At the end of June, our DNRF Center for Stellar Astrophysics (SAC) will close after ten years of groundbreaking research in astrophysics. The head of SAC, Professor Jørgen Christensen-Dalsgaard, strongly believes that the support from the DNRF has played a major role in the notable position he and his colleagues have achieved in this area.
Professor Jørgen Christensen-Dalsgaard is a pioneer in asteroseismology (measurement of seismic waves from stars), and he has devoted his life to exploring planetary systems and stars outside our solar system using stellar quacks, which are vibrations on the surfaces of stars. By measuring the vibrations, one can find out the age of a star, its mass and radius, and how it rotates.
“We can use this knowledge, for example, to investigate how planetary systems are formed and how they evolve. We also have a fruitful collaboration with astrobiologists and researchers from geoscience on what can indicate life and what it takes to create life on other planets,” Christensen-Dalsgaard explained.
First Danish recipient of the Kavli Prize
Christensen-Dalsgaard has been given numerous awards and honors. Recently, he became a member of the National Academy of Sciences, and this month he will be the first Dane to receive the Norwegian Kavli Prize.
The prize has also been awarded to two other important researchers, Conny Aerts and Roger Ulrich, who also work with helio- and asteroseismology.
When asked why he believes the Kavli Prize has focused on his research, Christensen-Dalsgaard explained: “Together, we represent a field that has demonstrated its value and breadth. We have reached a point where it deserves to be recognized for its achievements and for the enormous effort that goes into organizing research in this field.”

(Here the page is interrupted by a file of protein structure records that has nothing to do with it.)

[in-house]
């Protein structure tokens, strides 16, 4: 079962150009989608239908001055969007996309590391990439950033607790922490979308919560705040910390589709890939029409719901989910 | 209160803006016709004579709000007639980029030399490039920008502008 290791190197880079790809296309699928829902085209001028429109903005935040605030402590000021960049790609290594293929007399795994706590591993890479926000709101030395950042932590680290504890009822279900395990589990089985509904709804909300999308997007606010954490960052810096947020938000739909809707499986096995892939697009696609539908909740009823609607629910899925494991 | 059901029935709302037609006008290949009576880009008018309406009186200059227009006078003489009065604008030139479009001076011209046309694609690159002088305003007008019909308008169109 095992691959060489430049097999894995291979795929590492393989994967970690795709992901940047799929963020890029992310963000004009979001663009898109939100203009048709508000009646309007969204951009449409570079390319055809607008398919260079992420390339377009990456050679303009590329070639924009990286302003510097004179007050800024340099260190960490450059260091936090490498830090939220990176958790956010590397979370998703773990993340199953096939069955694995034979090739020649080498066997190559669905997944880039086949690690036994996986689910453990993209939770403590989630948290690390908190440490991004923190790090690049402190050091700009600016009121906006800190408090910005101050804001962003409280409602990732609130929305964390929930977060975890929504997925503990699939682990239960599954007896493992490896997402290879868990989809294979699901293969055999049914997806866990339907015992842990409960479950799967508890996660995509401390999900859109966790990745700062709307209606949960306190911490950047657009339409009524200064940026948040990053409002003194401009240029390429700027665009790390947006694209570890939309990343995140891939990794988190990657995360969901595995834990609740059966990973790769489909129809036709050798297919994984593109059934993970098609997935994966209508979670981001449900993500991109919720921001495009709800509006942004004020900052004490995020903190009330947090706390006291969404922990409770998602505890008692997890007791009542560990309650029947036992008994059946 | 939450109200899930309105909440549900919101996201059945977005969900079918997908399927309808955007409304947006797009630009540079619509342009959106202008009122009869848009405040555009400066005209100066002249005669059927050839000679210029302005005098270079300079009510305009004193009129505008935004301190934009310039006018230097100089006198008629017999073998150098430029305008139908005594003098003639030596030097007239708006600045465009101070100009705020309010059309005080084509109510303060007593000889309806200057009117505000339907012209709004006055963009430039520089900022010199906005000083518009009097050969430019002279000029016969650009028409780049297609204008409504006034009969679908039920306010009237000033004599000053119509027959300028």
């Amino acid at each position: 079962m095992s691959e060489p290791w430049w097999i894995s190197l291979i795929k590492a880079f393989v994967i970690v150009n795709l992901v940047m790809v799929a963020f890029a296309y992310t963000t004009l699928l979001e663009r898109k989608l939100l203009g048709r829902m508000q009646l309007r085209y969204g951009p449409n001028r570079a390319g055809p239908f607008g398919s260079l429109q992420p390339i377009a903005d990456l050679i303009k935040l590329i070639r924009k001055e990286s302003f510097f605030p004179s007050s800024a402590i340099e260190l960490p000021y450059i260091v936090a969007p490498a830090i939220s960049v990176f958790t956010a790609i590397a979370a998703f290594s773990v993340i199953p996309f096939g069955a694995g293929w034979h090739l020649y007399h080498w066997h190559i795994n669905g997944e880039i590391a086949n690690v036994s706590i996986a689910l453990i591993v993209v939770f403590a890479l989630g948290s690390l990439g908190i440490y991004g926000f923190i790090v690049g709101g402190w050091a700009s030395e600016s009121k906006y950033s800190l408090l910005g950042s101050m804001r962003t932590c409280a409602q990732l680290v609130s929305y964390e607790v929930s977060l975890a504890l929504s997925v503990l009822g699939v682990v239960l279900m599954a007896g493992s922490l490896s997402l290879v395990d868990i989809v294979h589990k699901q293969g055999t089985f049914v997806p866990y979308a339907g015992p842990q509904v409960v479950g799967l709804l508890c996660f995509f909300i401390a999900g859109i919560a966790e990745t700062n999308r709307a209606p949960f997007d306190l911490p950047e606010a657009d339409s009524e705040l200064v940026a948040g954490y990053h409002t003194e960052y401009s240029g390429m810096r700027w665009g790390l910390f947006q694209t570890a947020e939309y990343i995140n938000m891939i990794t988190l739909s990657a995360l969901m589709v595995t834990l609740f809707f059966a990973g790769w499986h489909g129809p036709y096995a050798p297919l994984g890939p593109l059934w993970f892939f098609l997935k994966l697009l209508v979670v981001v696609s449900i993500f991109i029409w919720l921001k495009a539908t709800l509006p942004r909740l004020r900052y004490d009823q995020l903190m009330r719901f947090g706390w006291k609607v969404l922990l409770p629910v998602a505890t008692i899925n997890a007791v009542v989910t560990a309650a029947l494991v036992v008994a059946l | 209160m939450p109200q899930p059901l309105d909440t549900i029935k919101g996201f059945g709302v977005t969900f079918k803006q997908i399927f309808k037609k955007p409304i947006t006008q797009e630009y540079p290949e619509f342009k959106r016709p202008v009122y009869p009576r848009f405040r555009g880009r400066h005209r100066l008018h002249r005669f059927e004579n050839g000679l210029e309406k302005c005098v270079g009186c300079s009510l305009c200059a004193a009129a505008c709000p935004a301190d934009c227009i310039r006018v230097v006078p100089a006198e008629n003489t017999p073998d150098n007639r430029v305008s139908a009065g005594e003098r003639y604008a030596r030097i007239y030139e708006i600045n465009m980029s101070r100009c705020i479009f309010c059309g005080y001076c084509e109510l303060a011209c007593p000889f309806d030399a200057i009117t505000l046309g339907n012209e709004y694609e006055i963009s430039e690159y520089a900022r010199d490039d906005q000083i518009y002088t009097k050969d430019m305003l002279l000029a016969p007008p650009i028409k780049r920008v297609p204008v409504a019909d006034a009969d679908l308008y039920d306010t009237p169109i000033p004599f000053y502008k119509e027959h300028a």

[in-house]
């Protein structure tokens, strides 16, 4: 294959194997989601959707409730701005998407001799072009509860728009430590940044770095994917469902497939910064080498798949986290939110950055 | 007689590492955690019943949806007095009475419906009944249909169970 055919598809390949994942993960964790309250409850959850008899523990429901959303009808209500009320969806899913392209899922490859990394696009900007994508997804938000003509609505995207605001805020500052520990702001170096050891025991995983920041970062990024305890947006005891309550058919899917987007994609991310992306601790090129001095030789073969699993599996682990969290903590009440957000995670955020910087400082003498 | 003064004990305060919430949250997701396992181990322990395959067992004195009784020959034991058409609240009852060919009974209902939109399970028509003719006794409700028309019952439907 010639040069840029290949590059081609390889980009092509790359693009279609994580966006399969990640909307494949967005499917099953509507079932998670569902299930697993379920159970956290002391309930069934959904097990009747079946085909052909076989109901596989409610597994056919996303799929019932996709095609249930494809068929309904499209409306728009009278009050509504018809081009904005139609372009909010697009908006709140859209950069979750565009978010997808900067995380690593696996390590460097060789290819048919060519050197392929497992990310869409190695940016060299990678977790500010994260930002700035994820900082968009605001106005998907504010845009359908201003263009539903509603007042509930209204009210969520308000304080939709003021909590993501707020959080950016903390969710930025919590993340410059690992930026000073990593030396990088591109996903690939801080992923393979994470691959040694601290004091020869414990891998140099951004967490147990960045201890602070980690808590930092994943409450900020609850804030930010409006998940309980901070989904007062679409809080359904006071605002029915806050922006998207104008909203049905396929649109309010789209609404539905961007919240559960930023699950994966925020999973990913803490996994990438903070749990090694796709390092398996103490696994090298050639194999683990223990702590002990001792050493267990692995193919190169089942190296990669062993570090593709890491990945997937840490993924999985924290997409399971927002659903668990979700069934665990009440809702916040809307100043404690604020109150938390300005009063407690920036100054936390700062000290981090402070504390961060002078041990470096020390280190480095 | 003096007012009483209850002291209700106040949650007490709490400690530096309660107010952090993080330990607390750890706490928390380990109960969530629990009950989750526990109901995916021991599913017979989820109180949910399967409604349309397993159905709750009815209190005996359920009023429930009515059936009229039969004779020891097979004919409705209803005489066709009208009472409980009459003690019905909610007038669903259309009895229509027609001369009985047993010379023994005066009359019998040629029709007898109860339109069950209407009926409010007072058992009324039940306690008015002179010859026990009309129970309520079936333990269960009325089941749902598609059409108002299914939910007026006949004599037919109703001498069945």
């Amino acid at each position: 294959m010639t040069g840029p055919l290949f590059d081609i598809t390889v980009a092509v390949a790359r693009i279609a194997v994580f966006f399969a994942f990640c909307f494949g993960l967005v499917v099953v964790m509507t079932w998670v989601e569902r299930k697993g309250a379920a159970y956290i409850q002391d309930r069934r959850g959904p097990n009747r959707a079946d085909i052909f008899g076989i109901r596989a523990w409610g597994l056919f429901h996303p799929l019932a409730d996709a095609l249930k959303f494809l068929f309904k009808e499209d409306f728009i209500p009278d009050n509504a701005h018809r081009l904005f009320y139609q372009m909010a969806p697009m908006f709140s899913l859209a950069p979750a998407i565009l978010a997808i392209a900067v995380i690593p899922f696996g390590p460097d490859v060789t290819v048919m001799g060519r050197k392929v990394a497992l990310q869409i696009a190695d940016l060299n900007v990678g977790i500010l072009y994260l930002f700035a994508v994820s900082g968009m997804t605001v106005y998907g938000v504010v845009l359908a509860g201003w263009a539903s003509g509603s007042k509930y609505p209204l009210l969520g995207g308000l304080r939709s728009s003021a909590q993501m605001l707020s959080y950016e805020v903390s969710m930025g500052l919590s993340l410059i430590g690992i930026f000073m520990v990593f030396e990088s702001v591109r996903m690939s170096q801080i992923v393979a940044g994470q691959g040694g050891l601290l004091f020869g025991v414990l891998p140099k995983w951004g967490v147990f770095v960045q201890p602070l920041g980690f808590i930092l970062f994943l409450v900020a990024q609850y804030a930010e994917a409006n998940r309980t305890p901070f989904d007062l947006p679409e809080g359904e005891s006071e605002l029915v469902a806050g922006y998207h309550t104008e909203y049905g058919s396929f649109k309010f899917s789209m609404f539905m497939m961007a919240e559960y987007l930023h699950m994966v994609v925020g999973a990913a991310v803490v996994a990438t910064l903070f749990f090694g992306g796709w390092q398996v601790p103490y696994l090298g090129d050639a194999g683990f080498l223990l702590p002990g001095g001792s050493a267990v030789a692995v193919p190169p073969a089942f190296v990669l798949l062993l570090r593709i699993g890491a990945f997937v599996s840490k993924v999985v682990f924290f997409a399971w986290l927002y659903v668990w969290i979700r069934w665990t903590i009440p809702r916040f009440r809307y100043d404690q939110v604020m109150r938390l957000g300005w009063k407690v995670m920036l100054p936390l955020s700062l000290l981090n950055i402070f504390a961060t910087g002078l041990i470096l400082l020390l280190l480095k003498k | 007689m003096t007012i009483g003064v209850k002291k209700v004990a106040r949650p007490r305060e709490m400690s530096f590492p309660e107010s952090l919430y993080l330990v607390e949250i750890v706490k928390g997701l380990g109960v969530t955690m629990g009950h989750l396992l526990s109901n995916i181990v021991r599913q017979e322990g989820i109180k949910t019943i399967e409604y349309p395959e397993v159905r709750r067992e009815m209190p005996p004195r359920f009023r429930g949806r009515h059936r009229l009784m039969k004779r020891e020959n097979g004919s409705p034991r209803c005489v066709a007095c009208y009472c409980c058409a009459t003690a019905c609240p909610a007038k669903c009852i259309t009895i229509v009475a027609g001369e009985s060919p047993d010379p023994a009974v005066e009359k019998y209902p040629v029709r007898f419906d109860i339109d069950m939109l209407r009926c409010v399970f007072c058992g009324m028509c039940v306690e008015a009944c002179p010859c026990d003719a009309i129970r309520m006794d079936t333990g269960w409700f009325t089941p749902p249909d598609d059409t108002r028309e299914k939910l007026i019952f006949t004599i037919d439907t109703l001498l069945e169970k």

He added: “But many more people have played an important role, not least all those who have developed the incredibly precise and sensitive technology we use.”
Many years of DNRF support created a strong research environment
When Christensen-Dalsgaard closes the door to SAC, he can look back on 40 years of research that he has built from scratch. And by his own admission, his success is due to the fact that he has had the opportunity to build an expertise and train a research group not only at SAC, but also at the DNRF’s Theoretical Astrophysics Center (TAC), with which he was affiliated from 1994 to 2004. In addition, he has also created an interdisciplinary research collaboration, which opens up an exciting future for research into exoplanets.
“I enjoy the close contact I have had with researchers and students, and I have always emphasized involving people instead of competing. Other researchers outside my center, for example, have had access to our data.”
Christensen-Dalsgaard continues his career as professor emeritus and plans to carry out his daily work at the department at Aarhus University.
“I want to immerse myself in my personal research about how stars are built. And then I want to inspire younger researchers – and maybe travel some more,” he concluded.